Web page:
Fees Spread, commission, and overnight funding adjustments Commission for buying and selling of shares.
Leverage Yes. Traders put up margin – a percentage of the trade’s full value – to open and maintain the trade. No – Investors pay Full Value upfront
Risks High. An investor could make losses higher than their capital and deposit. Limited to capital the investor put in.
Trading Hours Typically 24 hours Market hours (normally 9 am to 5 pm)
Ability to go ‘Short’ – sell and take advantage of falling prices Yes No

To summarize the table above, I would say that CFDs offer much more flexibility for a knowledgeable trader where he/she can trade Long or Short positions with a lower capital outlay.

The bigger pool of financial products and longer trading hours will also be a boon to the trader although the risk factor is something that he/she has to contend with.

Next, we dive into a short example of the process behind buying ‘Microsoft’ using shares or CFDs.

Investing in Microsoft (CFD vs Stock)

Close your eyes and imagine this.

Microsoft is firing on all cylinders with the cloud computing (Azure) growth and its developments in the AI space.

You have a good feeling about Microsoft, and you think its share price still have potential to increase from US$400 (its current price) onwards.

Now you have two choices.

The first one is taking US$40,000 of your money to invest in 100 shares of Microsoft directly.

The second one is to utilize CFDs where you can still take a US$40,000 position on Microsoft but you only need to offer about US$4,000 based on the 10% margin offered by your broker.

You opted for CFDs as you are more comfortable putting up US$4,000.

1 month later, Microsoft’s price went up 5% and you informed your broker that you wanted to close (sell) your position and now it’s time to calculate your profits.

For direct stocks investing, you would have put up the US$40,000 capital and made US$2,000 (5%).

For CFDs, you would have put up only US$4,000 capital and made US$2,000 (50% return).

Conversely, imagine the market price dropped 5%. In both the traditional stock investment and CFD trade, you would lose US$2000. 50% of your CFD trade, but 5% of your stock buy.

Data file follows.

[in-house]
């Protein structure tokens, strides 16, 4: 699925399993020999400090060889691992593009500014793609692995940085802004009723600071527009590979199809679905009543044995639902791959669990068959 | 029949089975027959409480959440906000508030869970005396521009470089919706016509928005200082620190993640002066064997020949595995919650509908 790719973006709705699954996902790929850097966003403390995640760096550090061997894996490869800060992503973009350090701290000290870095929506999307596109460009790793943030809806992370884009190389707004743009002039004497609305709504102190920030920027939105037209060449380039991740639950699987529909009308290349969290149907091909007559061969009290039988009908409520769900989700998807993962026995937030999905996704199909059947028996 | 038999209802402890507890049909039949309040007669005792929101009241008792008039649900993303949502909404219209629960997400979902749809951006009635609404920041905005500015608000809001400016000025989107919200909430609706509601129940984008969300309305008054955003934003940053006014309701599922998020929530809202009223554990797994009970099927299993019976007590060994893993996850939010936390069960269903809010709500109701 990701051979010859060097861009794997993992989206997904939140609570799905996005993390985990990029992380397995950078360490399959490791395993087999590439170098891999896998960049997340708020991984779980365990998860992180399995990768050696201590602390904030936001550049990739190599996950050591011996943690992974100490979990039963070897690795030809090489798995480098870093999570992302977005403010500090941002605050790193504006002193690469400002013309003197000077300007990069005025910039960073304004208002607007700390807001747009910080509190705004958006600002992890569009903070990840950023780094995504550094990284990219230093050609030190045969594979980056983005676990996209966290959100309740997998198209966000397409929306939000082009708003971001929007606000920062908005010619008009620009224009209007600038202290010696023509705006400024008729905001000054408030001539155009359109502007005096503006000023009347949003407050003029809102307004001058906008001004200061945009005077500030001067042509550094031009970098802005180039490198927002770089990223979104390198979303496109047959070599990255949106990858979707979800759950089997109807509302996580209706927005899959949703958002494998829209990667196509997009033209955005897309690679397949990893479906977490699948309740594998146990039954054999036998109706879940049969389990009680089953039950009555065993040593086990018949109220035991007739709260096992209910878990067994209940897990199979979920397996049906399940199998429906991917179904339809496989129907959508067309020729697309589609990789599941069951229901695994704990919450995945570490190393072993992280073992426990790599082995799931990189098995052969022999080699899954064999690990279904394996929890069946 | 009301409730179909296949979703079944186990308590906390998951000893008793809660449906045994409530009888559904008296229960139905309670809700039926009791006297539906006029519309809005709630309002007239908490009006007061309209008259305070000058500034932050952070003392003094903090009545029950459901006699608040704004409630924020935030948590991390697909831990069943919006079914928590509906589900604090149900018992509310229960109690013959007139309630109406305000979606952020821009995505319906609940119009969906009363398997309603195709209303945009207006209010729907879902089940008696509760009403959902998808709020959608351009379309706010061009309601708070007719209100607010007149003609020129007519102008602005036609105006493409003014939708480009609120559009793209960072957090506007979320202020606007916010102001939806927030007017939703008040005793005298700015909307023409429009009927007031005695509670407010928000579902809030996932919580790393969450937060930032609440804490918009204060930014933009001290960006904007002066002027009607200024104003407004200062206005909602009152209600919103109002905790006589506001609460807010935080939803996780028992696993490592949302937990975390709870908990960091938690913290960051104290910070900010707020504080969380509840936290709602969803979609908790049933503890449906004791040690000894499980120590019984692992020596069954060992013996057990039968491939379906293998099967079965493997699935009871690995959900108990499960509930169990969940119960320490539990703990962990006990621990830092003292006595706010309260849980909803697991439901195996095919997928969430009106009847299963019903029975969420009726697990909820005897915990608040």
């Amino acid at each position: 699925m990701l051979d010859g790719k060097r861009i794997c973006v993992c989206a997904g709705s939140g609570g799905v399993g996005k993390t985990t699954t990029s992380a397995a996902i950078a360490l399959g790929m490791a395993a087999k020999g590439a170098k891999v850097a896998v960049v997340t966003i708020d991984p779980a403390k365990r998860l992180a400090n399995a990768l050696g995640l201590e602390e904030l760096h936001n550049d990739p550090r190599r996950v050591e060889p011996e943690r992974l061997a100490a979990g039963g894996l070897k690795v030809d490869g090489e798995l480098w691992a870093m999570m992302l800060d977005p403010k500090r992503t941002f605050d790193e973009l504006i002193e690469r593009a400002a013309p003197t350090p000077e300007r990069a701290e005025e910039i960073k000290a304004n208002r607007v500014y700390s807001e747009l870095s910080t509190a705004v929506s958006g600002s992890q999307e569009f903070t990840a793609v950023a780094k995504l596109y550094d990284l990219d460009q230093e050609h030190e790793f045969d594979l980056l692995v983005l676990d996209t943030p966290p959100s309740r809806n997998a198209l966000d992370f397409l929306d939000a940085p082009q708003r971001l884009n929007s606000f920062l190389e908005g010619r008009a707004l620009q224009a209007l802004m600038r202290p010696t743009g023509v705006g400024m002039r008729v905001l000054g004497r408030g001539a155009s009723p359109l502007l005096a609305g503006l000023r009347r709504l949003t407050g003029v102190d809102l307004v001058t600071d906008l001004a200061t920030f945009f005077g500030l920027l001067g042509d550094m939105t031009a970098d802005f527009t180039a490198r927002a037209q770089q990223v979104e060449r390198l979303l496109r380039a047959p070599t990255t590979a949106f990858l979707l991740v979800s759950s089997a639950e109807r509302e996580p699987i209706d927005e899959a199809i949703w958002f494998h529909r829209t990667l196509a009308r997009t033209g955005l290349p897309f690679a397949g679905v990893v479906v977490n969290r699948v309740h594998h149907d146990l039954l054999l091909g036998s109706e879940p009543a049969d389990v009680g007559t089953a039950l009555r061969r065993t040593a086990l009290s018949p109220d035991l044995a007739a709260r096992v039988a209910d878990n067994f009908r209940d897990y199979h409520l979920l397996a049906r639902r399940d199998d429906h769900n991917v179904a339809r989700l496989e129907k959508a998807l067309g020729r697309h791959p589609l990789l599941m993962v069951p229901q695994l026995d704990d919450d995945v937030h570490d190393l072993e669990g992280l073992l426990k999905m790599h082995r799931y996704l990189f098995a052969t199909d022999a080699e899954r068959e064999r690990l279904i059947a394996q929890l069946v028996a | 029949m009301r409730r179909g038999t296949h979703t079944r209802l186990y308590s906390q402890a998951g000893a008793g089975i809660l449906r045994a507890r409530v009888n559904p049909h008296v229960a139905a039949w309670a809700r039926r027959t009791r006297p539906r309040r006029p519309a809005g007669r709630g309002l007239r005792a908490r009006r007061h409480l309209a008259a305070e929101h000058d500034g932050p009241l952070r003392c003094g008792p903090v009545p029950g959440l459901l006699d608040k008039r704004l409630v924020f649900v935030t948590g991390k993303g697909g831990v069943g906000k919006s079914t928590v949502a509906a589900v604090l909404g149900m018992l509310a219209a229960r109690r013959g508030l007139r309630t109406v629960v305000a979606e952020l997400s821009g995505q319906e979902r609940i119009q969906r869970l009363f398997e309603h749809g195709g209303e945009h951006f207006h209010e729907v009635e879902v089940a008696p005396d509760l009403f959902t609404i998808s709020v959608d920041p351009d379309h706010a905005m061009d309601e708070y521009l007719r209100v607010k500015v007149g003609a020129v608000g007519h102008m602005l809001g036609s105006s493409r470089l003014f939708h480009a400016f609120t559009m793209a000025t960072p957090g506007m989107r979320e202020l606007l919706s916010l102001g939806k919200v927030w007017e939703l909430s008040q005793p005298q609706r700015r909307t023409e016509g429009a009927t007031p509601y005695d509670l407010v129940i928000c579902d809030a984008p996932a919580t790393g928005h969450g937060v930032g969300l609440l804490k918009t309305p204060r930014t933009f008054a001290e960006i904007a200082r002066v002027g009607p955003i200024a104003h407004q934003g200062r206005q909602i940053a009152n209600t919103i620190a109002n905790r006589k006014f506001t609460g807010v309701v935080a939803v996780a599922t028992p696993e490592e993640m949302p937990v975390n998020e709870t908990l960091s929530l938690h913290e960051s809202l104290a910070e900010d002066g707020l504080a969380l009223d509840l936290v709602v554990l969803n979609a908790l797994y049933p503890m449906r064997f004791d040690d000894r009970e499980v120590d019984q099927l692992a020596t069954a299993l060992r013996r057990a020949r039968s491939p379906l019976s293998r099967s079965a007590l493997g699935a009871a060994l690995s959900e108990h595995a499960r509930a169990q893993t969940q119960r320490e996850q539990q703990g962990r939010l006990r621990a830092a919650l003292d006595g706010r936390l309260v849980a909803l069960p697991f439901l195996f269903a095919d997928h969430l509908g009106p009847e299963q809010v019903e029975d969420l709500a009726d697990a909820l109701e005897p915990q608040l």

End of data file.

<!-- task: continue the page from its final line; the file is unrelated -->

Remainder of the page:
This is a 10x difference in % returns or losses when you utilize CFDs vs stocks trading.

At this point, while you are getting excited, do take note that we have assumed no fees/commissions for either option.

Start your CFD Trading journey with

Too many brokers to choose from and not sure which one to go for?

Start trading CFDs using today and experience its intuitive platforms, advanced charts and analytical tools.

Be it on desktop (browser), iOS or Android apps, the accessibility ensures you can engage in comprehensive trading analysis anytime, anywhere. Make use of its integrated smart risk-management tools and multi-platform support to blaze forward in your investment journey.

You can take positions on thousands of stocks with using CFDs. Since you don’t own the underlying stock, you can use CFDs to go short if you think a price will fall, as well as long if you think a price will rise – something you can’t do with a traditional stockbroker.

You can usually use CFDs to take a position on a stock for less than the price of buying it outright, thanks to leverage. However, leverage can result not only in large, fast gains but also in large and fast losses, so it’s important to understand how CFDs work before trading.

If you are looking for a reputable broker to get started on CFD stock trading, click on the image right now:

cfds vs stocks comparison

Disclaimer: This sponsored post is brought to you by to provide valuable insights.

The views expressed herein are solely those of the author and do not necessarily reflect the opinions of